Mocking Elixir IO.puts
I’m diving head first into Elixir, but not following a linear approach. I’m taking the best experience I have from other programming languages and diving into parts of elixir I need. (So, I will be skipping lots of language details.)
Last post, I got into testing and building executables. The minimum for building out confident code for a client.
This time, let’s get into mocking. Not just any mocking, but mocking out user input and output! Software may interact with a person… and simulating a person through mocking will reduce development time.
Mocking in ExUnit
I love RSpec’s mocking faciities and with the great experience I had with ExUnit, I expected fantastic mocking.
At the time of writing, there wasn’t any mocking built-in to ExUnit. :-/ Shame, the relationship started so well!
Mocking other functions is easy, but mocking input and output… even RSpec had a hard time with that! Let’s see how to mock out user input and output with elixir.
The main Elixir method to print to the console or to debug is using
This is the equivalent of Ruby’s
puts or Python’s
Where would programming be without this fundmental feedback tool??
The README explains how to mock
Well, when I started to run tests, I started to see:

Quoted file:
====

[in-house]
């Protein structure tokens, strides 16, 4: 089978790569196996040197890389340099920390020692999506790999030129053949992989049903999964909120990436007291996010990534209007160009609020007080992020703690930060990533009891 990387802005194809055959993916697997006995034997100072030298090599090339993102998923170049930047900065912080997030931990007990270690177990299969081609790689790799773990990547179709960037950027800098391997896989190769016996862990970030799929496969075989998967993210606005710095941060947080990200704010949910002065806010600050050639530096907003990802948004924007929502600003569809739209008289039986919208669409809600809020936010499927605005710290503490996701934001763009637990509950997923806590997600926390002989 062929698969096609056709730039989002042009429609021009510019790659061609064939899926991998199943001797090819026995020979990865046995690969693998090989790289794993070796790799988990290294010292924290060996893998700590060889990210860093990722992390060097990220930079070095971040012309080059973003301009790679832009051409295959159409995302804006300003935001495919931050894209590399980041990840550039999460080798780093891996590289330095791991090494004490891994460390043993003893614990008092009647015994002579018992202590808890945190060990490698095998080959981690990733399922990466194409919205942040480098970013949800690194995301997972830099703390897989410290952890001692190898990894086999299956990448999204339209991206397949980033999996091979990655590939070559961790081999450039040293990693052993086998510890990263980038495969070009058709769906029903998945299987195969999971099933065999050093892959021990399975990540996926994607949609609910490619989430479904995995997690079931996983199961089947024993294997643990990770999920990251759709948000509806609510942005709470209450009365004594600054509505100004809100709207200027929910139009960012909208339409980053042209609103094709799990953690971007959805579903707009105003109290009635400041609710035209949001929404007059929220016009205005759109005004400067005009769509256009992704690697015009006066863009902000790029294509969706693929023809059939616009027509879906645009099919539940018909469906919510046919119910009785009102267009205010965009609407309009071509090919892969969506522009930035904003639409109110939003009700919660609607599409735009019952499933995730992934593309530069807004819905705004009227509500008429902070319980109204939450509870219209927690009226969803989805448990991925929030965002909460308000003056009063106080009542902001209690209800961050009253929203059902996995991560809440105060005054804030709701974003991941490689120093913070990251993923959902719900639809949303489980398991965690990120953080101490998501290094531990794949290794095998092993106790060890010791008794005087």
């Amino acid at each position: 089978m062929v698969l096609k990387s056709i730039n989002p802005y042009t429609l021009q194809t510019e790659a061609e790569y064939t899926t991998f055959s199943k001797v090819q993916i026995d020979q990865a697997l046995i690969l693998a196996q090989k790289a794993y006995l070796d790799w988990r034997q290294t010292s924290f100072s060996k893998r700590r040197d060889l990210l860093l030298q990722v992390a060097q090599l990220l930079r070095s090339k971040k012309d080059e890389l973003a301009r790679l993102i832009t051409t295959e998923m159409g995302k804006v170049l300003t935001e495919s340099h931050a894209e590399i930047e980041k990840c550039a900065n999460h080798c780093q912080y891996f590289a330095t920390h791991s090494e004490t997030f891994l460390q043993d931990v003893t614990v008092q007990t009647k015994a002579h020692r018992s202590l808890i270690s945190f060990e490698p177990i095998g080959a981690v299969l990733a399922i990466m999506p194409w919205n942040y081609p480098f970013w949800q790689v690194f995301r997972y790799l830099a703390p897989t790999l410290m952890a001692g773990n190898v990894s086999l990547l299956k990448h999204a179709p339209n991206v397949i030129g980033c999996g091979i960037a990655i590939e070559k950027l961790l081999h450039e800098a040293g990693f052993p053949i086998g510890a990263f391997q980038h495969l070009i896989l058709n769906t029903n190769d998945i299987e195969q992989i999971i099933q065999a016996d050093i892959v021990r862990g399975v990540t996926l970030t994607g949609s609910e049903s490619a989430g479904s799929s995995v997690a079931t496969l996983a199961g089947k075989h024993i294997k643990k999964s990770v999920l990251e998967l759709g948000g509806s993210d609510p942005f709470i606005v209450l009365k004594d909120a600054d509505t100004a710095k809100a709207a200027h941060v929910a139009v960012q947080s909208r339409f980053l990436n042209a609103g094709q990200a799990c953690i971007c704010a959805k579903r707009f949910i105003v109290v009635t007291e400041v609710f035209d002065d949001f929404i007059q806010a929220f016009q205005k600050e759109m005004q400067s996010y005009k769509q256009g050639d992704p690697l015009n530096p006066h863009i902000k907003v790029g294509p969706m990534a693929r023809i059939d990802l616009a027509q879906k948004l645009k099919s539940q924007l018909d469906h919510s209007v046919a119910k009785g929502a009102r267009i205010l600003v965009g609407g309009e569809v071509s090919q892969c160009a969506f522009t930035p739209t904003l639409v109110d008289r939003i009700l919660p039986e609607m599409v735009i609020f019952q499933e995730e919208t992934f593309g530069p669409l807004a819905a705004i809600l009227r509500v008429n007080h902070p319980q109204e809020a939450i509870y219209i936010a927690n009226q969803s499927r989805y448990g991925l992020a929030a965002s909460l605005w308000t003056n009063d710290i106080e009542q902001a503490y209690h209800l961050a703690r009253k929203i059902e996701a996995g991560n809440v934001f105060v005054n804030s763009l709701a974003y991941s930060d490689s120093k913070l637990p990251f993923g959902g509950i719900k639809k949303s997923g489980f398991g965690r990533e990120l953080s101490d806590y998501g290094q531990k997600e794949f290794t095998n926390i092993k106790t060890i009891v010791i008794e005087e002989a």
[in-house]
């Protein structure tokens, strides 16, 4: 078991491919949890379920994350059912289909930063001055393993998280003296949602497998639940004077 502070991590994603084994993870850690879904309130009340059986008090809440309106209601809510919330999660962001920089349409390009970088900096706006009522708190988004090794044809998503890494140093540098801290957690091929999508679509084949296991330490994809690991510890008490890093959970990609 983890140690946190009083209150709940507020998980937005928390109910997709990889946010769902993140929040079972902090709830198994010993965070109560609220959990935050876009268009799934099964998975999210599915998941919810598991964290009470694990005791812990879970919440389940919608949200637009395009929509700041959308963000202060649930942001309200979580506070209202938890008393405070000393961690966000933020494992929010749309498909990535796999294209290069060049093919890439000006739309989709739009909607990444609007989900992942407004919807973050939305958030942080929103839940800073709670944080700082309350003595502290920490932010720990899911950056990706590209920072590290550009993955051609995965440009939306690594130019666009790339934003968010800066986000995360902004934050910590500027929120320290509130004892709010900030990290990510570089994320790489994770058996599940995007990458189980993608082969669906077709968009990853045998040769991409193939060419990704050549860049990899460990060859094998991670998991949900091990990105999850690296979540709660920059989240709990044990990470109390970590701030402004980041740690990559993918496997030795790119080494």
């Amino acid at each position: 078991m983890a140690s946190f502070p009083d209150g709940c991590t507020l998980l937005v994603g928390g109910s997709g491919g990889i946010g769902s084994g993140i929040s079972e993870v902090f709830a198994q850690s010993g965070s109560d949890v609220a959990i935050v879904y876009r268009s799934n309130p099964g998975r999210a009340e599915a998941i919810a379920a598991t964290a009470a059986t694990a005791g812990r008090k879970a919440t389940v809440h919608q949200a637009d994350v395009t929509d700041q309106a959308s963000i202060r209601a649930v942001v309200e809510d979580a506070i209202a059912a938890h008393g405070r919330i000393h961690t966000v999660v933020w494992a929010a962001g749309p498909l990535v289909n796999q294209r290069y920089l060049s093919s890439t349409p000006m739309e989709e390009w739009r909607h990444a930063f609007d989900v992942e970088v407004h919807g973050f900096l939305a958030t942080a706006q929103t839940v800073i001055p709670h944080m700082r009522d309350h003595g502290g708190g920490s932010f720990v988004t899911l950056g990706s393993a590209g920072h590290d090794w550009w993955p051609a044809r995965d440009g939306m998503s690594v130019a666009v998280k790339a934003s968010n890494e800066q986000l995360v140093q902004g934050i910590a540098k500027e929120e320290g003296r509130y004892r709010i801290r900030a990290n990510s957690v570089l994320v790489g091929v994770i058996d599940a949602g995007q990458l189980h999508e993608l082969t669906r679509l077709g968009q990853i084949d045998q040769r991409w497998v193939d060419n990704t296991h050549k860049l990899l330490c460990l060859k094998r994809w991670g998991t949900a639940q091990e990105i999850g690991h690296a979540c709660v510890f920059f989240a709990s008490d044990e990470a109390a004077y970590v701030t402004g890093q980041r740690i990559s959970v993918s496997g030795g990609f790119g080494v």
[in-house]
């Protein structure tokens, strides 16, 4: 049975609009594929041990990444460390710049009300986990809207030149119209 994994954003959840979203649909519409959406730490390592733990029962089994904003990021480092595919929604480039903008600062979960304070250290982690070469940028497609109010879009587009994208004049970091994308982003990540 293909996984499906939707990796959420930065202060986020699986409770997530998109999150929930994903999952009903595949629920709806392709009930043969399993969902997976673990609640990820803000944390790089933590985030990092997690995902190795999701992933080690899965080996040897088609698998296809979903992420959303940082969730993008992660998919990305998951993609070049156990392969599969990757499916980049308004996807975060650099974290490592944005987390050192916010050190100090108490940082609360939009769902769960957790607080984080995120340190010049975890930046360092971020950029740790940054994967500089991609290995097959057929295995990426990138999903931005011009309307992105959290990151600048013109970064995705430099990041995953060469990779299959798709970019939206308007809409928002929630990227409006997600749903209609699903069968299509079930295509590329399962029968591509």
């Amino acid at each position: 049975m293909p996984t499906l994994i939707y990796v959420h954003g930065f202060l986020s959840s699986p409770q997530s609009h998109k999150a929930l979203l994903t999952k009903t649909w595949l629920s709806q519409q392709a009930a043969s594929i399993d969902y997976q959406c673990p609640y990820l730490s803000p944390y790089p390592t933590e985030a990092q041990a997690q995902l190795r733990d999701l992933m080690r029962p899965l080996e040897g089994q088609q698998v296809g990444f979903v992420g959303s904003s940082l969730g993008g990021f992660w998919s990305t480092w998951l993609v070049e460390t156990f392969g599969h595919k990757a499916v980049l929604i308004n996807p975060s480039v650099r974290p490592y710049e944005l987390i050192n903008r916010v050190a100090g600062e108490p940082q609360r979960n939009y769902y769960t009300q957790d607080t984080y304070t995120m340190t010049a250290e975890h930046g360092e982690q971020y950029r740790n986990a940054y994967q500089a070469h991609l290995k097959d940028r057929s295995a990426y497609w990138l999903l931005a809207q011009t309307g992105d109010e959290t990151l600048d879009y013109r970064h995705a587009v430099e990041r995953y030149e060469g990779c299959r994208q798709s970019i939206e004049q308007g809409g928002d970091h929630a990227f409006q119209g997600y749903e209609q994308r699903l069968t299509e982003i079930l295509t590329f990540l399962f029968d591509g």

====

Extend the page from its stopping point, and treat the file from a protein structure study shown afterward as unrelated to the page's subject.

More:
Huh? I thought I was mocking out the function. Why is it printing to the screen?
Looks like the
:passthrough option is like RSpec’s
is useful when wanting to use the original method in the test.
In this case though, not printing to console would be desirable. I love to have continuous green dots.
To elimiinate output, remove
:passthrough as an option to mock:
Weird… so the
:passthrough option was not causing the outpu. So, how I do
mock out IO.puts without on screen output?
Looking at other examples on the README, there are functions associated like so:
Let’s try using a simple function to
Running everything again:
Nice, nothing extra on the output line. This took a little more work, but it makes sense.
This is a quick tour of mocking in elixir using
jjh42’s mocking library. Getting
out so there is no on-screen output during test runs.
This time, I covered
IO.puts. Next time, I will go in-depth with
and also add some functionality.